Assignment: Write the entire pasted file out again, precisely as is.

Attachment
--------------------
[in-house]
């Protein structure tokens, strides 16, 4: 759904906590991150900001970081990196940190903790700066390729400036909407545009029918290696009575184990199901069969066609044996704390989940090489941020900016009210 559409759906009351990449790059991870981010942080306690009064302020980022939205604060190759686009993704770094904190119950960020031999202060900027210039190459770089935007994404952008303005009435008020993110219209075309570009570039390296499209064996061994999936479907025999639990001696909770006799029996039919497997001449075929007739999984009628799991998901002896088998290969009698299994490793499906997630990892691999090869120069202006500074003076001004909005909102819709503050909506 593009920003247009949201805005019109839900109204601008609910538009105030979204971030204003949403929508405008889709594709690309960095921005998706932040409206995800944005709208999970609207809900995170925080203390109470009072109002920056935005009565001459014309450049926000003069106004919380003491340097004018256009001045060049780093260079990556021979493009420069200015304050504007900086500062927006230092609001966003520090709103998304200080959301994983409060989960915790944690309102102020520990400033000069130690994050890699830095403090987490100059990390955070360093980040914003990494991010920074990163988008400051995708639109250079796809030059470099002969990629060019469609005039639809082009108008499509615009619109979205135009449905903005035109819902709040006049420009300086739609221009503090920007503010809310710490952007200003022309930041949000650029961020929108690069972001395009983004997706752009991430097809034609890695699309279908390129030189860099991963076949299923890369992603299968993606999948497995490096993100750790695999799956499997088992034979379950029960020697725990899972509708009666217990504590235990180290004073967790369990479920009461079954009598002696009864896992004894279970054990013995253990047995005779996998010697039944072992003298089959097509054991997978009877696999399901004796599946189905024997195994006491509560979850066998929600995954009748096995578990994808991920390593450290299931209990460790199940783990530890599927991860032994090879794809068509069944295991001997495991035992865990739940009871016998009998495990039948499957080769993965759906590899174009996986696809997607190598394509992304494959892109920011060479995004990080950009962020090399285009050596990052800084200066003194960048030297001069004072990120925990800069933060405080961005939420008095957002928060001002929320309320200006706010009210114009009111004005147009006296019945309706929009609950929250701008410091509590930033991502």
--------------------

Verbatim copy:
[in-house]
């Protein structure tokens, strides 16, 4: 759904906590991150900001970081990196940190903790700066390729400036909407545009029918290696009575184990199901069969066609044996704390989940090489941020900016009210 559409759906009351990449790059991870981010942080306690009064302020980022939205604060190759686009993704770094904190119950960020031999202060900027210039190459770089935007994404952008303005009435008020993110219209075309570009570039390296499209064996061994999936479907025999639990001696909770006799029996039919497997001449075929007739999984009628799991998901002896088998290969009698299994490793499906997630990892691999090869120069202006500074003076001004909005909102819709503050909506 593009920003247009949201805005019109839900109204601008609910538009105030979204971030204003949403929508405008889709594709690309960095921005998706932040409206995800944005709208999970609207809900995170925080203390109470009072109002920056935005009565001459014309450049926000003069106004919380003491340097004018256009001045060049780093260079990556021979493009420069200015304050504007900086500062927006230092609001966003520090709103998304200080959301994983409060989960915790944690309102102020520990400033000069130690994050890699830095403090987490100059990390955070360093980040914003990494991010920074990163988008400051995708639109250079796809030059470099002969990629060019469609005039639809082009108008499509615009619109979205135009449905903005035109819902709040006049420009300086739609221009503090920007503010809310710490952007200003022309930041949000650029961020929108690069972001395009983004997706752009991430097809034609890695699309279908390129030189860099991963076949299923890369992603299968993606999948497995490096993100750790695999799956499997088992034979379950029960020697725990899972509708009666217990504590235990180290004073967790369990479920009461079954009598002696009864896992004894279970054990013995253990047995005779996998010697039944072992003298089959097509054991997978009877696999399901004796599946189905024997195994006491509560979850066998929600995954009748096995578990994808991920390593450290299931209990460790199940783990530890599927991860032994090879794809068509069944295991001997495991035992865990739940009871016998009998495990039948499957080769993965759906590899174009996986696809997607190598394509992304494959892109920011060479995004990080950009962020090399285009050596990052800084200066003194960048030297001069004072990120925990800069933060405080961005939420008095957002928060001002929320309320200006706010009210114009009111004005147009006296019945309706929009609950929250701008410091509590930033991502």